Top Sirloin Cap
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 The Top Sirloin Cap, NAMP 184D, is also known as the Coulotte, the Knuckle, or a Round Sirloin Tip Roast. It is derived from the flat triangular cap muscle that sits on top of the Top Sirloin Butt.

 The Top Sirloin Cap can be merchandized whole or as Roasts labeled Coulotte or as the ubiquitous London Broil. It can also be cut into a Sirloin Cap Steak.

 The Sirloin Cap Steak, NAMP 1184D,  is one of the steaks sometimes called Coulotte Steak, and it is cut from NAMP 184D, the triangular, flat, muscle (biceps femoris) that sits above and over the Top Sirloin (gluteus medius muscle). The other coulotte steak comes from the Tri-Tip of the Bottom SirloinSub-Primal Cut.

 It is a juicy and a good value that can be portioned into: cubes or pieces for Kabob or Stir Fry, smaller steaks or cooked and served whole. It is lean, but with the most marbling of any steak in the Top Sirloin, and has good flavor, and decent tenderness with no gristle.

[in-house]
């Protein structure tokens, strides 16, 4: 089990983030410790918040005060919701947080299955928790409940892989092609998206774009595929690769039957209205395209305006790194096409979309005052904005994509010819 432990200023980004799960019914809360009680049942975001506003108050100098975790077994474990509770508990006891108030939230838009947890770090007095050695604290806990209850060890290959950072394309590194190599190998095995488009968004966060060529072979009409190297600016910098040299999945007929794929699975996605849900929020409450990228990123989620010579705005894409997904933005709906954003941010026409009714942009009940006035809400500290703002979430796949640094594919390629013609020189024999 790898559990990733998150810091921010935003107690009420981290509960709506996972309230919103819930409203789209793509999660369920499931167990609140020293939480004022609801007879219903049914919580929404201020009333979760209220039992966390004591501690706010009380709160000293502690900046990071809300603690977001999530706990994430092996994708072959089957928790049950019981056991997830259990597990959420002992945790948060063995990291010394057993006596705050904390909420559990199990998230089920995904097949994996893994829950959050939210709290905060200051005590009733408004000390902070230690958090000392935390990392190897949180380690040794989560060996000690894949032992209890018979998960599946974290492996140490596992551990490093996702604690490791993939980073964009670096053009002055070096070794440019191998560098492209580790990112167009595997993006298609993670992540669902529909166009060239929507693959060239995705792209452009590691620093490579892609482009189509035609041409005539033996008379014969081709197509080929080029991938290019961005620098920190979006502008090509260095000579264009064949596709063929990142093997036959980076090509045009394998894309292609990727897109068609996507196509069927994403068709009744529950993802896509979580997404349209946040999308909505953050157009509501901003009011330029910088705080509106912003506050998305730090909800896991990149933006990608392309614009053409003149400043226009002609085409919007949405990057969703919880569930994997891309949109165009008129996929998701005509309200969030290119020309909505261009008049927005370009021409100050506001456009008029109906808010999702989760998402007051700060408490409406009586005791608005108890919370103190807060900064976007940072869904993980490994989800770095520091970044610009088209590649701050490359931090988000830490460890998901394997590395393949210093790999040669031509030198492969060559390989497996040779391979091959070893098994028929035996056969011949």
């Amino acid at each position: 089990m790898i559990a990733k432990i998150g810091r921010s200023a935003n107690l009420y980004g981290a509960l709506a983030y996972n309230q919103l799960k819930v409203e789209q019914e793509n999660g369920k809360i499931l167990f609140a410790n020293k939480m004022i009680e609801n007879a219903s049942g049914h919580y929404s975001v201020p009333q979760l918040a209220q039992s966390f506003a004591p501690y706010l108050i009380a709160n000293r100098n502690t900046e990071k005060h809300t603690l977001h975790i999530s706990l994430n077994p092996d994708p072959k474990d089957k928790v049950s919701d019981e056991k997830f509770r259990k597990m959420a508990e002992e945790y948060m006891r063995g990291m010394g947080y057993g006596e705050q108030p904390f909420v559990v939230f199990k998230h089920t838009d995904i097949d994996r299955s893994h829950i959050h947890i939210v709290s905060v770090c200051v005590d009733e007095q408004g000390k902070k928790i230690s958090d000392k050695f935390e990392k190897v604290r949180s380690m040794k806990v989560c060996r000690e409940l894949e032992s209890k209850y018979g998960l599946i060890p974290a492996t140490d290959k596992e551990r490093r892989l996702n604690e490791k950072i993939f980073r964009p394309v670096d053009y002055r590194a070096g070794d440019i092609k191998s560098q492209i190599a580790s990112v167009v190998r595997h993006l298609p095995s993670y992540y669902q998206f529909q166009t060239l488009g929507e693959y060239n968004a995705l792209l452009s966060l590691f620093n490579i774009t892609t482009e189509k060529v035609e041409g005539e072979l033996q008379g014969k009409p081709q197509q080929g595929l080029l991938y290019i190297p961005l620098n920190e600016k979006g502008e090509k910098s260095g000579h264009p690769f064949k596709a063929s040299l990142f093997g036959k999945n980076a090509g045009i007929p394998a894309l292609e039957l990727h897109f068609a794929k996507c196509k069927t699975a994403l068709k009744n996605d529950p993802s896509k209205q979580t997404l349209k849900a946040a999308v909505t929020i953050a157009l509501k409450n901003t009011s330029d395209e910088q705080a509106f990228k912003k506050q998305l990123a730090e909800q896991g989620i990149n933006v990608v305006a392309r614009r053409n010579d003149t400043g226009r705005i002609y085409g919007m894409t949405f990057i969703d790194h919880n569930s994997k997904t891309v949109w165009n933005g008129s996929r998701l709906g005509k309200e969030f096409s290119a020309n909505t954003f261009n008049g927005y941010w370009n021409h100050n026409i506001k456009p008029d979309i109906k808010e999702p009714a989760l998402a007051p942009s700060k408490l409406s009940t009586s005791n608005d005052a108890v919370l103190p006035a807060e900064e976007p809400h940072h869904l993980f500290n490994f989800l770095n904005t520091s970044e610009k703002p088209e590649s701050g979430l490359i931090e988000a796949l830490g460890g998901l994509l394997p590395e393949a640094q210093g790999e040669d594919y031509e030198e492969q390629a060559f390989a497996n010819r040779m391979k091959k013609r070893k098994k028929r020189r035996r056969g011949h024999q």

The tenderness issues can be handled by Marinating and/or Tenderizing before cooking quickly with a Dry Heat Method, like Broiling or Grilling, or more slowly with a Moist Heat Method. Sirloin Cap Steaks may require additional fat added when cooking with a dry heat method.

 The Top Sirloin Cap does not have any gristle or connective tissue. Because it is a long and thin cut, look for the largest Top Sirloin Cap, especially if cutting it crosswise into Coulotte Steaks, to increase the surface area for Caramelization. For a whole Top Sirloin Cap, allow 6-9 oz (170-255 g) of meat per person.

 The Top Sirloin Cap is often a bargain that is well-suited to dry Roasting, Broiling, Grilling, and Pan Frying. A Marinade or Rub can enhance the end-results and even with the most Marbling of the whole lean Top Sirloin, the Top Sirloin Cap may still need additional fat when cooking.

 The Top Sirloin Cap can also be Pot Roasted, Braised or cut into cubes for Kabobs or strips for Stir Frying.  The coulotte does not contain any gristle or connective tissue. Though tender, it is fairly lean and may need additional fat when cooking. Because this muscle is long and thin, look for the largest coulotte, especially if cutting it crosswise into steaks, to increase the surface area for browning. Amount to Buy: for a whole roast allow 6-9 oz (170-255 g) of meat per person.